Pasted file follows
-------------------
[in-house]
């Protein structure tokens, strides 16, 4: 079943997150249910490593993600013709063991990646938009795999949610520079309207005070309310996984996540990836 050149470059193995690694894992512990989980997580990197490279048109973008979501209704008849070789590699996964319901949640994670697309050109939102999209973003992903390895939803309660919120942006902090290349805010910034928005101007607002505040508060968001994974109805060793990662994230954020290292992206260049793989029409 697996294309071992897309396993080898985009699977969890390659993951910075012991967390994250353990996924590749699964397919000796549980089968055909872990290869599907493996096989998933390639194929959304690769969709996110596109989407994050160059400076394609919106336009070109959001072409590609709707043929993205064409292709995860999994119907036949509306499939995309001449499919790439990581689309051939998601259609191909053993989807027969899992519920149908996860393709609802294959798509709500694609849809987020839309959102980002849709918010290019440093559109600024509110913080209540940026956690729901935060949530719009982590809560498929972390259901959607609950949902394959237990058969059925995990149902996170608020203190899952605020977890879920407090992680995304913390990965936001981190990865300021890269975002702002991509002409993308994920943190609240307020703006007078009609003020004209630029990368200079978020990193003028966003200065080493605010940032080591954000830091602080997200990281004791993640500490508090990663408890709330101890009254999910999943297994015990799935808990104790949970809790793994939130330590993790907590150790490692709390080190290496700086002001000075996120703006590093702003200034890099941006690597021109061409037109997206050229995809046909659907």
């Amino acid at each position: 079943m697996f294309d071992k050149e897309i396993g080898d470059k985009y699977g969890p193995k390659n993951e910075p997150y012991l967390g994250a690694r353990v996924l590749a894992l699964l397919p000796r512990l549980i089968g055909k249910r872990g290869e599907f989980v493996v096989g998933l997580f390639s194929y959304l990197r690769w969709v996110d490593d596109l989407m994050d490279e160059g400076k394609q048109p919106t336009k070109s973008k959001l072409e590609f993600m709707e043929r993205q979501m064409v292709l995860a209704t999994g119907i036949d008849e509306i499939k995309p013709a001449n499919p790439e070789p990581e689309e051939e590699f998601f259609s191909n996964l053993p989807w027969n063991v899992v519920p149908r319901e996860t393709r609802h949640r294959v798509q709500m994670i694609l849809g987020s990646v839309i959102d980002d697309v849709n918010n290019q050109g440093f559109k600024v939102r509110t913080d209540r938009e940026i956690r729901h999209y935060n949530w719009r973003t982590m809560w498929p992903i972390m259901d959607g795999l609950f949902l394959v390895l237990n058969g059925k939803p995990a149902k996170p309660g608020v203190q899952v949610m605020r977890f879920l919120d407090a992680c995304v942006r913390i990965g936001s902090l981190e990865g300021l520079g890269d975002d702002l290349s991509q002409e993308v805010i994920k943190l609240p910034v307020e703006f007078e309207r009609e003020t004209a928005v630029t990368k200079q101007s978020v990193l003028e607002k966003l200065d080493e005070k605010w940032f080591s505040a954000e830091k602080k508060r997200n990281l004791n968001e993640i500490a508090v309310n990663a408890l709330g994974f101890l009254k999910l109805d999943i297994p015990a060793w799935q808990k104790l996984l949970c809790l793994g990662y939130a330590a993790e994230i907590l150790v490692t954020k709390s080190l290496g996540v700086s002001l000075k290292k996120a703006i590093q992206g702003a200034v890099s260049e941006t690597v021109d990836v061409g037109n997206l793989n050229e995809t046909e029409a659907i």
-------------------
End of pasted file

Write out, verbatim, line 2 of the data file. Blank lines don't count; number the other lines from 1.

């Protein structure tokens, strides 16, 4: 079943997150249910490593993600013709063991990646938009795999949610520079309207005070309310996984996540990836 050149470059193995690694894992512990989980997580990197490279048109973008979501209704008849070789590699996964319901949640994670697309050109939102999209973003992903390895939803309660919120942006902090290349805010910034928005101007607002505040508060968001994974109805060793990662994230954020290292992206260049793989029409 697996294309071992897309396993080898985009699977969890390659993951910075012991967390994250353990996924590749699964397919000796549980089968055909872990290869599907493996096989998933390639194929959304690769969709996110596109989407994050160059400076394609919106336009070109959001072409590609709707043929993205064409292709995860999994119907036949509306499939995309001449499919790439990581689309051939998601259609191909053993989807027969899992519920149908996860393709609802294959798509709500694609849809987020839309959102980002849709918010290019440093559109600024509110913080209540940026956690729901935060949530719009982590809560498929972390259901959607609950949902394959237990058969059925995990149902996170608020203190899952605020977890879920407090992680995304913390990965936001981190990865300021890269975002702002991509002409993308994920943190609240307020703006007078009609003020004209630029990368200079978020990193003028966003200065080493605010940032080591954000830091602080997200990281004791993640500490508090990663408890709330101890009254999910999943297994015990799935808990104790949970809790793994939130330590993790907590150790490692709390080190290496700086002001000075996120703006590093702003200034890099941006690597021109061409037109997206050229995809046909659907």